Angus Calder

related topics
{son, year, death}
{work, book, publish}
{theory, work, human}
{country, population, people}
{black, white, people}
{film, series, show}
{game, team, player}
{god, call, give}

Angus Lindsay Ritchie Calder (5 February 1942 – 5 June 2008) was a Scottish academician, writer, historian, educator and literary editor with a background in English literature, politics and cultural studies.



He read English literature at King's College, Cambridge, and wrote a doctorate at the University of Sussex, on politics in the United Kingdom during World War II. His book, The People's War: Britain 1939-1945, was published in 1969.


He became a ubiquitous figure on the Scottish literary scene, writing essays and articles, books on Byron and Eliot, and working as editor of collections of poetry and prose. He also wrote introductions to new publications of such diverse works as Great Expectations, Walter Scott's Old Mortality, T. E. Lawrence's Seven Pillars of Wisdom, Evelyn Waugh's Sword of Honour trilogy and Boswell's The Life of Samuel Johnson.

In 1981 he published Revolutionary Empire (1981), a study of three centuries of imperial development by English speakers to the end of the 18th century. Revolving Culture: Notes from the Scottish Republic is a collection of essays on Scottish topics which expressed itself through the writings of such figures as Burns and Scott and in gestures of realpolitik such as the repression of "Jacobins" during the French Revolution. In 1984 Calder helped to set up the Scottish Poetry Library in Edinburgh and served as its first convener. He also worked as an editor of Hugh MacDiarmid's prose.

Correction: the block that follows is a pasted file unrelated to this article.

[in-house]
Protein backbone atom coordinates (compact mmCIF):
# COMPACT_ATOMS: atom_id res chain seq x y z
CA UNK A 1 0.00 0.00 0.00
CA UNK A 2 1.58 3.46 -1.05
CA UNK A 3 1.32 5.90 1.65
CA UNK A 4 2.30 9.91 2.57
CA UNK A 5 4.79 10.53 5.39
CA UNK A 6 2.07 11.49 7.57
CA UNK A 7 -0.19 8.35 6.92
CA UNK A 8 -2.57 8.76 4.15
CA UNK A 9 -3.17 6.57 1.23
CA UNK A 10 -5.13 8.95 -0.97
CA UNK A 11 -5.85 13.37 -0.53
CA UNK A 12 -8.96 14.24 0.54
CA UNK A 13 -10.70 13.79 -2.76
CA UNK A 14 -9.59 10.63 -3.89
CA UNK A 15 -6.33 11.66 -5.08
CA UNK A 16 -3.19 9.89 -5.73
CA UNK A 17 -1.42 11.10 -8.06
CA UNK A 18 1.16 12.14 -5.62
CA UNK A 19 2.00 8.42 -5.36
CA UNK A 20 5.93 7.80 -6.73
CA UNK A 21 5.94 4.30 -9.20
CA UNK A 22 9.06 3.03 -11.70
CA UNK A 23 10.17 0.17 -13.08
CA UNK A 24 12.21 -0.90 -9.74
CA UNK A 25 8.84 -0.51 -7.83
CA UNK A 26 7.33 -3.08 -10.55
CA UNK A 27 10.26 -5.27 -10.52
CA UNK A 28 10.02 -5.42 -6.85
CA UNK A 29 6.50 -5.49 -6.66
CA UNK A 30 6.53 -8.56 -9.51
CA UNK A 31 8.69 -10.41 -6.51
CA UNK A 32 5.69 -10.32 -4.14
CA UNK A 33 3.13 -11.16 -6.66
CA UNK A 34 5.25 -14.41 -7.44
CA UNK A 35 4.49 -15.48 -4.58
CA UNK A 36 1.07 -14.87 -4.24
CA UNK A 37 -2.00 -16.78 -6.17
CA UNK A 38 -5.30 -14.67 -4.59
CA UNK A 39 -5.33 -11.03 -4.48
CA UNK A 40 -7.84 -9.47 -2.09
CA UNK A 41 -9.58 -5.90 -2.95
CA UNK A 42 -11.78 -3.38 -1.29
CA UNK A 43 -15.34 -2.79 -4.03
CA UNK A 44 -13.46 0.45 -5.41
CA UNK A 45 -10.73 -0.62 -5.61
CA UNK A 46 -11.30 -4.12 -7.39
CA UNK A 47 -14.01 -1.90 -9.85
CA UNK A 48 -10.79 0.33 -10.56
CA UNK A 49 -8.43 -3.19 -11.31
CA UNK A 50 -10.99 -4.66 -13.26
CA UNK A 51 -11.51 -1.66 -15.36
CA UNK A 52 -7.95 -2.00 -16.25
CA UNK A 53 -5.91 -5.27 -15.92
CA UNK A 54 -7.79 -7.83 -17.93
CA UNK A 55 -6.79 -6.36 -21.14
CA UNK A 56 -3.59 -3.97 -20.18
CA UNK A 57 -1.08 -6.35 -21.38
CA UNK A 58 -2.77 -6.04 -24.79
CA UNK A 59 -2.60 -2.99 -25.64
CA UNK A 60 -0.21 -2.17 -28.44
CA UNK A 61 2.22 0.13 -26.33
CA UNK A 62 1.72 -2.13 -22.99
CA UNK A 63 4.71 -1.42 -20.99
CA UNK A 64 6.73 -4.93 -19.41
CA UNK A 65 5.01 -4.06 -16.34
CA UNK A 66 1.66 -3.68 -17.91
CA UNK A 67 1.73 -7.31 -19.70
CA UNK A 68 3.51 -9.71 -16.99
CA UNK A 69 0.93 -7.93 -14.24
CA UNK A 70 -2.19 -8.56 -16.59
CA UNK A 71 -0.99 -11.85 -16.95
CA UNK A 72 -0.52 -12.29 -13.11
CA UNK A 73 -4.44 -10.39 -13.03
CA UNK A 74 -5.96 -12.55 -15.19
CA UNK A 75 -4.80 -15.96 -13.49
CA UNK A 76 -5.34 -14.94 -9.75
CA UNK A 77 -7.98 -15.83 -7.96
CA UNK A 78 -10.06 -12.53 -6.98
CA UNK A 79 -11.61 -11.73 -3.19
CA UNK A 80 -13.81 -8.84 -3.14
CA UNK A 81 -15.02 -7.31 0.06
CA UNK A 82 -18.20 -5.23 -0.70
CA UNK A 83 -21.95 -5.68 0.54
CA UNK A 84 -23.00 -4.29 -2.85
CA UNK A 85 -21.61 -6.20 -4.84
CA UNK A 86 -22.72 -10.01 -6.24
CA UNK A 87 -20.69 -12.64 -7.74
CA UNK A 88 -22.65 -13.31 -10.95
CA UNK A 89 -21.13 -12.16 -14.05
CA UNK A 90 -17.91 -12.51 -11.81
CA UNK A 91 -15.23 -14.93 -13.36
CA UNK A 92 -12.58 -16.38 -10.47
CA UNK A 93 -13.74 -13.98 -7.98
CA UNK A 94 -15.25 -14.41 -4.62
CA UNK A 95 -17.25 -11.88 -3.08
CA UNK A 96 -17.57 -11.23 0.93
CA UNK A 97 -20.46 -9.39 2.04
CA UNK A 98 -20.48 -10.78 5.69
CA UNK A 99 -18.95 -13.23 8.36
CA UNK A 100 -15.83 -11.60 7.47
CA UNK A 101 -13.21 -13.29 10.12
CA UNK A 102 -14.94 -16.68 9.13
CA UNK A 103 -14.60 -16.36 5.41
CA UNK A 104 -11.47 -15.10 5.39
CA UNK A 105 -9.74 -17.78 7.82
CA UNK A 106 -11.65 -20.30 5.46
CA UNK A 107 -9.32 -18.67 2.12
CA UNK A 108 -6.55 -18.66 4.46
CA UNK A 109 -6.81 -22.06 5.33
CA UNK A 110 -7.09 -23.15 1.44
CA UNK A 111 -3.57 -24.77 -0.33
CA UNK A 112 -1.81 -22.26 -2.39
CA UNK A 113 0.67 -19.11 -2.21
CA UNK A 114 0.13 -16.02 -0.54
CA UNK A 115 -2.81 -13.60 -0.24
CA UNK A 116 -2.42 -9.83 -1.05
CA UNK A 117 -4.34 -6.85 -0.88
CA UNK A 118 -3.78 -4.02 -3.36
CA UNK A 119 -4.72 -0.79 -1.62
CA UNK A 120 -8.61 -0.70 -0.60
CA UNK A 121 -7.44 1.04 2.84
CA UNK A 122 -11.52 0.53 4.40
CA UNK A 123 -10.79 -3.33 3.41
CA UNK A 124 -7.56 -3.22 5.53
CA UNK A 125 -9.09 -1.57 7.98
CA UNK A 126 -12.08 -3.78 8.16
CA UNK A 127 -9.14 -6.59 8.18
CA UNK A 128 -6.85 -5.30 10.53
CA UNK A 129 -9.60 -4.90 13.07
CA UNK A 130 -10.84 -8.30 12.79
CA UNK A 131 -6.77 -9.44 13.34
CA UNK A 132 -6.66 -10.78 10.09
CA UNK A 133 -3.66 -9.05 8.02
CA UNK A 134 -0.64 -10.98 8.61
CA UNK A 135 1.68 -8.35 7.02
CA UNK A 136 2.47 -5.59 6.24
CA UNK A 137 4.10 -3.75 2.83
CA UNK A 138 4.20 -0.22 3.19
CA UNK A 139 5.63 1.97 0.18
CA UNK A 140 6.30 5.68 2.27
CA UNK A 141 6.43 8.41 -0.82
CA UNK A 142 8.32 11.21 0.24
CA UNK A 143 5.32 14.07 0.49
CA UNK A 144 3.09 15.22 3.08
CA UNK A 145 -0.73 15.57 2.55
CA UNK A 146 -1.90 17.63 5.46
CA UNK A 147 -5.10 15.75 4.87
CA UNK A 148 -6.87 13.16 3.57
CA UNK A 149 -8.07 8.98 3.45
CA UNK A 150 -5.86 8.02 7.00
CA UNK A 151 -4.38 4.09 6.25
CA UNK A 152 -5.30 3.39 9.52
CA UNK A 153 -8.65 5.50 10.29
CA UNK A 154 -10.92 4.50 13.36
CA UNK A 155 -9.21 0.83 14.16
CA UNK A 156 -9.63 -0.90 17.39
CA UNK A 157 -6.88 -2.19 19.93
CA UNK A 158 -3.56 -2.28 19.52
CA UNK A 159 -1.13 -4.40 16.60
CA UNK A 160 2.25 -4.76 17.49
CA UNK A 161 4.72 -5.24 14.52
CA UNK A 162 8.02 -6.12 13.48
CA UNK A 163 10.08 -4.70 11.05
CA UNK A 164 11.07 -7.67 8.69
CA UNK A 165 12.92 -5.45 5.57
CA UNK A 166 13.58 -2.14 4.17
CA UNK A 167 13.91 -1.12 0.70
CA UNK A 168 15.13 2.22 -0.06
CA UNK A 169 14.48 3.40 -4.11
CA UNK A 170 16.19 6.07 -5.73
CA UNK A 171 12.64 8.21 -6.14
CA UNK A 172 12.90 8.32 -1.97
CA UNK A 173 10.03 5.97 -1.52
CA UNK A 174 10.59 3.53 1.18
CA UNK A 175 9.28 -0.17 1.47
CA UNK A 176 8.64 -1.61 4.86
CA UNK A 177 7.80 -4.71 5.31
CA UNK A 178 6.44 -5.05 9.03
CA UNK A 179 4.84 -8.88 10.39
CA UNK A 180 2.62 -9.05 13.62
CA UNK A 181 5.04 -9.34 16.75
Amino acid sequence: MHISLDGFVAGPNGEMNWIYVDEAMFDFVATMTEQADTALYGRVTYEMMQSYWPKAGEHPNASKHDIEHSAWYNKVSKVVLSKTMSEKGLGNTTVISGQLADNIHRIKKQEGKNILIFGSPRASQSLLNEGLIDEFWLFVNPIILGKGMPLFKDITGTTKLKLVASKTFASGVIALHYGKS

The Myth of The Blitz (1991) argued that received ideas of the civilian population's reaction to the bombing of London still reflected wartime propaganda. Calder examined how the German bombings generated ideas and images of plucky and stoical suffering and resistance that defined post-war Britain's sense of itself; but it also showed that the "chirpy Cockney", "all pull together" stereotypes were partly propaganda which hid the reality of an inequality of suffering due to deep social divisions, and concealed unheroic stories of opportunistic looting and rape.[citation needed]

Full article ▸

related documents
V. S. Naipaul
Rupert Hart-Davis
Maria Gaetana Agnesi
Paul Laurence Dunbar
Robert Musil
Raymond Queneau
Étienne Baluze
Banjo Paterson
Hans Sloane
Guy de Maupassant
John Barbour (poet)
Sophie Germain
John Hay
Pauline Phillips
Pär Lagerkvist
William H. Prescott
George Buck
Luis Cernuda
Lucy Maud Montgomery
William Chester Minor
Juba II
Georges Perec
Henry III of France
John A. Roebling
Yousuf Karsh
Haakon, Crown Prince of Norway
Antoine Thomson d'Abbadie
Pietro Bembo
Æthelweard (historian)
Peter Kropotkin